• Why would customers bother buying your product
  • What is the problem that you are solving for them
  • Can you outline your product proposition in one sentence

And all of this without mentioning features – feature statements are forbidden!

By doing this right, you are probably preventing many products, or product features from being developed. For those products that you are developing, it helps everyone in the team to be aligned with the vision for the product. It helps to create funding for your product with executive leadership, and it helps you to win over other products in a prioritization discussion. Trust me – half the battle won.

HOW – How are we going to achieve our goals

The HOW for products are the differentiating factors. This is what makes your products stand-out from the competition.

A famous example is one provided by Apple: ‘challenging the status quo by making our products beautifully designed, simple to use and user-friendly’.

In most markets there are many competitive products out there and by just having a great vision and hence a solid WHY is not enough to make your products stand-out. Your sales teams, your customers need to be able to easily understand what makes your proposition stand out from the rest.

  • What makes your product stand out from the competition
  • What are your products Unique Selling Points
  • What makes your product unique
  • How do you sell your products and services.

WHAT – the capabilities of your product.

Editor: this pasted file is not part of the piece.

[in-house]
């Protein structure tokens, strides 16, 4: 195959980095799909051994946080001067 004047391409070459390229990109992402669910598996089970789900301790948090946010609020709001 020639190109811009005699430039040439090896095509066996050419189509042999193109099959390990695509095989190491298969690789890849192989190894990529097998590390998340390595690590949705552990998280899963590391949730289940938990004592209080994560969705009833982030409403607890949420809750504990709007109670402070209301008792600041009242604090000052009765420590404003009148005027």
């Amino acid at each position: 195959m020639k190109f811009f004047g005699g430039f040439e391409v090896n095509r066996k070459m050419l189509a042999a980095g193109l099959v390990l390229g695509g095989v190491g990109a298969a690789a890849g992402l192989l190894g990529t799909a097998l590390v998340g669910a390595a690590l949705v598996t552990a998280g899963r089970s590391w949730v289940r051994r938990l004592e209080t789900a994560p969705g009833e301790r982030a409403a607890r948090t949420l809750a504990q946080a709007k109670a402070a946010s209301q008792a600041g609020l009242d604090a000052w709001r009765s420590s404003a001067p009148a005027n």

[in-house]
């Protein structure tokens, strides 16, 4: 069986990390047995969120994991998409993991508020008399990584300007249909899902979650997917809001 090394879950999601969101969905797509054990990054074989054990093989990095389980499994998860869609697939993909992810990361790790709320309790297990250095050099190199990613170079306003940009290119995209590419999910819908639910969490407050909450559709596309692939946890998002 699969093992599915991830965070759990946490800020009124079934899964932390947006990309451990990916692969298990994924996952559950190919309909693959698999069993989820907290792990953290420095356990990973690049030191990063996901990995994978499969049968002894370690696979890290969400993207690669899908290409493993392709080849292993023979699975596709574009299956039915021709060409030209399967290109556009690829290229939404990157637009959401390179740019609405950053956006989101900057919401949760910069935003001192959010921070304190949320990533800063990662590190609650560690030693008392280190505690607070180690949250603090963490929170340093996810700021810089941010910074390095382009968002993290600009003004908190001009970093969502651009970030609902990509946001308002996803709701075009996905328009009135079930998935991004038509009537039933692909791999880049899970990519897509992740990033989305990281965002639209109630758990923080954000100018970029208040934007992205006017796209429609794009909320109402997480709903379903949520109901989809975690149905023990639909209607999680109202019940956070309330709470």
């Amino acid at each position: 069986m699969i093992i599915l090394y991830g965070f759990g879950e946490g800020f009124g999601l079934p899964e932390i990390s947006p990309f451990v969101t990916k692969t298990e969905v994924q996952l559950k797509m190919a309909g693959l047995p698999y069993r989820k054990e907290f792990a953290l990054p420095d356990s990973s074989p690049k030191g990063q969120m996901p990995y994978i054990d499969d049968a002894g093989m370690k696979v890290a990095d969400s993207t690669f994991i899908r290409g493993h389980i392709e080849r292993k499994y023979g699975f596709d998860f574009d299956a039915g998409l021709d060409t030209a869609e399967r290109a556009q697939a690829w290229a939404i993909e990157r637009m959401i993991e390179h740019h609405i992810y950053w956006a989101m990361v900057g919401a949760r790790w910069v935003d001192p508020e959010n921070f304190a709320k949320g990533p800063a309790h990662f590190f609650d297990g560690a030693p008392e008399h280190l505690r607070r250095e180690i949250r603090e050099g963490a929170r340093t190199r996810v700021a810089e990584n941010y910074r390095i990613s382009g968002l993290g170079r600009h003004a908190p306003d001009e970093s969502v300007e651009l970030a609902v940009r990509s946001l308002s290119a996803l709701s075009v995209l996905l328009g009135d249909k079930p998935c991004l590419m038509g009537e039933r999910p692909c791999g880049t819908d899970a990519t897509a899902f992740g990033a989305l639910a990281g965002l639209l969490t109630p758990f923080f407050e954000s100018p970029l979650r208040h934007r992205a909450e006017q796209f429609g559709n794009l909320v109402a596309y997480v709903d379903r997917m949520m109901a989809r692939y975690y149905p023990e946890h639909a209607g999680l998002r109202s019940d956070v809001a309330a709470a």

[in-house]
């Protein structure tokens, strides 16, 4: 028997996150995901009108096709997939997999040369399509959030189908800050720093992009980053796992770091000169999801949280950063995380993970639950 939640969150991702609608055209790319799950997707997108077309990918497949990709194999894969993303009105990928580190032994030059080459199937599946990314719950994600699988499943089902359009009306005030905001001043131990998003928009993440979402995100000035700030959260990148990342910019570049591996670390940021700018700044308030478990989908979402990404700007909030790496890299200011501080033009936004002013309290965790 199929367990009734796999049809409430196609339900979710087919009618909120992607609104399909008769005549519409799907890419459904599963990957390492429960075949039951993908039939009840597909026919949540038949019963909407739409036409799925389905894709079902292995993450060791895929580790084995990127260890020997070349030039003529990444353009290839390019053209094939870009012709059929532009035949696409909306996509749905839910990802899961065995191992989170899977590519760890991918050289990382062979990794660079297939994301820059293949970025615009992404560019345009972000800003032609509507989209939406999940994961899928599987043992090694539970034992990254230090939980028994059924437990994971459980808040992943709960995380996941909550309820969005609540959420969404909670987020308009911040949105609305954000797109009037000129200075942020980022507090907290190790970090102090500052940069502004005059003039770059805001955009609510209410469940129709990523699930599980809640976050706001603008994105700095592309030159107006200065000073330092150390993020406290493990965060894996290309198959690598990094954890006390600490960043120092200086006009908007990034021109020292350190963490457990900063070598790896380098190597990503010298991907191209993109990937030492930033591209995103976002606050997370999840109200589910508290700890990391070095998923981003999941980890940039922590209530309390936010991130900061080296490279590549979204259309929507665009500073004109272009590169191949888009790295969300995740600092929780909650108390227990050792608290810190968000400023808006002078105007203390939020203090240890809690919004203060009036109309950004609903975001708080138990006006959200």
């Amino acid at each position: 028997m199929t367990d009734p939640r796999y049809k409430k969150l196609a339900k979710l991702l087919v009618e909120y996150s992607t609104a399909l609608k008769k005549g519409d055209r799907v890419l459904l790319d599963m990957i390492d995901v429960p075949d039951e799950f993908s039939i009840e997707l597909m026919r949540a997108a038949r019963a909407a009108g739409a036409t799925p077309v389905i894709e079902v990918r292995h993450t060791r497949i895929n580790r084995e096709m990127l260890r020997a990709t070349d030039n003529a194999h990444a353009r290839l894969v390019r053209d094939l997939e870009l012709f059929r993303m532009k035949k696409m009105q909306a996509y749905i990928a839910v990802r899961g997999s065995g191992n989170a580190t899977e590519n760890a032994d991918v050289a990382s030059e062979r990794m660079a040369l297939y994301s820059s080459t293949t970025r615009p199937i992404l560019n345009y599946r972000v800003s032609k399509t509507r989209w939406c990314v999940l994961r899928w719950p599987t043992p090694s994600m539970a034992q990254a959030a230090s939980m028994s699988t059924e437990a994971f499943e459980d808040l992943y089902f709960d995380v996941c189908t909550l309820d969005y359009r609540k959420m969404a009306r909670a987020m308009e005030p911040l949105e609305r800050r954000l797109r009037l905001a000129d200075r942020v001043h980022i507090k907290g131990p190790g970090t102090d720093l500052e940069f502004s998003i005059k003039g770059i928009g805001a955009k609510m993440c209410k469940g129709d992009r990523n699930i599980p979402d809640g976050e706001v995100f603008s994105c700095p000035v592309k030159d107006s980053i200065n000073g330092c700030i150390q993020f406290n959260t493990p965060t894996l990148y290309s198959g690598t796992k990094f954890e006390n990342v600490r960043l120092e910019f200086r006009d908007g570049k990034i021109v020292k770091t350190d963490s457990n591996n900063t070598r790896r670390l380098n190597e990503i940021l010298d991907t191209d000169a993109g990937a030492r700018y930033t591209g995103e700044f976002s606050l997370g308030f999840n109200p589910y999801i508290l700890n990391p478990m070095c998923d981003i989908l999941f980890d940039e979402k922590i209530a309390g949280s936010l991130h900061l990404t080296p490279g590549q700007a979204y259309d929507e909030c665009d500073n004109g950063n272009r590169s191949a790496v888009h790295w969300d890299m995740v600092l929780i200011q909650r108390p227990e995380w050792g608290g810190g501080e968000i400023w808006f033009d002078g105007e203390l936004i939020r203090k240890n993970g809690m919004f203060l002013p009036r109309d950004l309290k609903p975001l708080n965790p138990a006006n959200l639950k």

This is the easy part. Here you talk about what your product actually does or what features your product has. This is where many people start instead of starting with the WHY.

A smart Japanese colleague used to tell me: ‘no features, stop explaining features, and start explaining the problem your product solves’. I was working in the training business, and we had just launched a great 12 hour e-learning program. How hard I tried, it was not ringing a bell for me until I read Simon Sinek’s book.  I was explaining features. For example that the program was available on smartphones, had a great case study, was super interactive with quizzes and assignments, included reference materials and downloadable aids. I kept hammering on these features as the value of my product. Instead, I should have focused on the problem my learning program was solving, or how by taking this program the learner was better able to perform their job.

Credits for the Golden Circle – > Simon Sinek – he’s available at



Please enter your comment!
Please enter your name here

- Advertisment -

Must Read



Product managers use their persuasion skills to sell their vision to others and motivate them to fulfill the product manager's dream. Persuading others does...
vision superskill product manager


The Helicopter View